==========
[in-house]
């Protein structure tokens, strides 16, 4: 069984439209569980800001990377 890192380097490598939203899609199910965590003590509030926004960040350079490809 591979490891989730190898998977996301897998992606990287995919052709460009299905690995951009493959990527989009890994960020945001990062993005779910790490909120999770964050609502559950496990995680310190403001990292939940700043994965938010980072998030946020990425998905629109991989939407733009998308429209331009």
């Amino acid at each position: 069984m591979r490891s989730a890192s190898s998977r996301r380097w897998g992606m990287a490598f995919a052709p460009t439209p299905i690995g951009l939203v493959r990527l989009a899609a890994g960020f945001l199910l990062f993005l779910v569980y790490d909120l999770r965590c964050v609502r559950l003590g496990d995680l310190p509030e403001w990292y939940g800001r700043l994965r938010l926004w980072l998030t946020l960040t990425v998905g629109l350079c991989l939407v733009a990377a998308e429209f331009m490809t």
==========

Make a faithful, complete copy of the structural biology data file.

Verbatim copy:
[in-house]
């Protein structure tokens, strides 16, 4: 069984439209569980800001990377 890192380097490598939203899609199910965590003590509030926004960040350079490809 591979490891989730190898998977996301897998992606990287995919052709460009299905690995951009493959990527989009890994960020945001990062993005779910790490909120999770964050609502559950496990995680310190403001990292939940700043994965938010980072998030946020990425998905629109991989939407733009998308429209331009």
């Amino acid at each position: 069984m591979r490891s989730a890192s190898s998977r996301r380097w897998g992606m990287a490598f995919a052709p460009t439209p299905i690995g951009l939203v493959r990527l989009a899609a890994g960020f945001l199910l990062f993005l779910v569980y790490d909120l999770r965590c964050v609502r559950l003590g496990d995680l310190p509030e403001w990292y939940g800001r700043l994965r938010l926004w980072l998030t946020l960040t990425v998905g629109l350079c991989l939407v733009a990377a998308e429209f331009m490809t």